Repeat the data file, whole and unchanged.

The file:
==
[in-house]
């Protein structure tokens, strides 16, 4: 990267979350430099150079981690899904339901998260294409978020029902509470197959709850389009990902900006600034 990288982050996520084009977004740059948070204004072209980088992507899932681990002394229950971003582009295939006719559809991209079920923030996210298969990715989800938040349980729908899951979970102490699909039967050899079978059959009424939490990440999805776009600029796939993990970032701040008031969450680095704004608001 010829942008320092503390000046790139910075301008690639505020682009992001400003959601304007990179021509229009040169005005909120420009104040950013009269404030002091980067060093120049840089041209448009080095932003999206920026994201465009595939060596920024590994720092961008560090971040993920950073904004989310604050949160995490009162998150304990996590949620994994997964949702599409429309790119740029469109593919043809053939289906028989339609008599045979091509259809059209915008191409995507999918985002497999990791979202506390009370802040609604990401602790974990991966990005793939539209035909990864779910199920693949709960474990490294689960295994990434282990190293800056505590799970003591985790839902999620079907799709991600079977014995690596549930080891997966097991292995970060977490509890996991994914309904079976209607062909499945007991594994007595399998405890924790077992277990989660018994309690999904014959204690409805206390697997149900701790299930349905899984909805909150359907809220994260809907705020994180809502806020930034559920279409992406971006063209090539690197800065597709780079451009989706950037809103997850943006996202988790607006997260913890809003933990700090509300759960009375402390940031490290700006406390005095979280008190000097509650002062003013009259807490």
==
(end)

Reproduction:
[in-house]
């Protein structure tokens, strides 16, 4: 990267979350430099150079981690899904339901998260294409978020029902509470197959709850389009990902900006600034 990288982050996520084009977004740059948070204004072209980088992507899932681990002394229950971003582009295939006719559809991209079920923030996210298969990715989800938040349980729908899951979970102490699909039967050899079978059959009424939490990440999805776009600029796939993990970032701040008031969450680095704004608001 010829942008320092503390000046790139910075301008690639505020682009992001400003959601304007990179021509229009040169005005909120420009104040950013009269404030002091980067060093120049840089041209448009080095932003999206920026994201465009595939060596920024590994720092961008560090971040993920950073904004989310604050949160995490009162998150304990996590949620994994997964949702599409429309790119740029469109593919043809053939289906028989339609008599045979091509259809059209915008191409995507999918985002497999990791979202506390009370802040609604990401602790974990991966990005793939539209035909990864779910199920693949709960474990490294689960295994990434282990190293800056505590799970003591985790839902999620079907799709991600079977014995690596549930080891997966097991292995970060977490509890996991994914309904079976209607062909499945007991594994007595399998405890924790077992277990989660018994309690999904014959204690409805206390697997149900701790299930349905899984909805909150359907809220994260809907705020994180809502806020930034559920279409992406971006063209090539690197800065597709780079451009989706950037809103997850943006996202988790607006997260913890809003933990700090509300759960009375402390940031490290700006406390005095979280008190000097509650002062003013009259807490």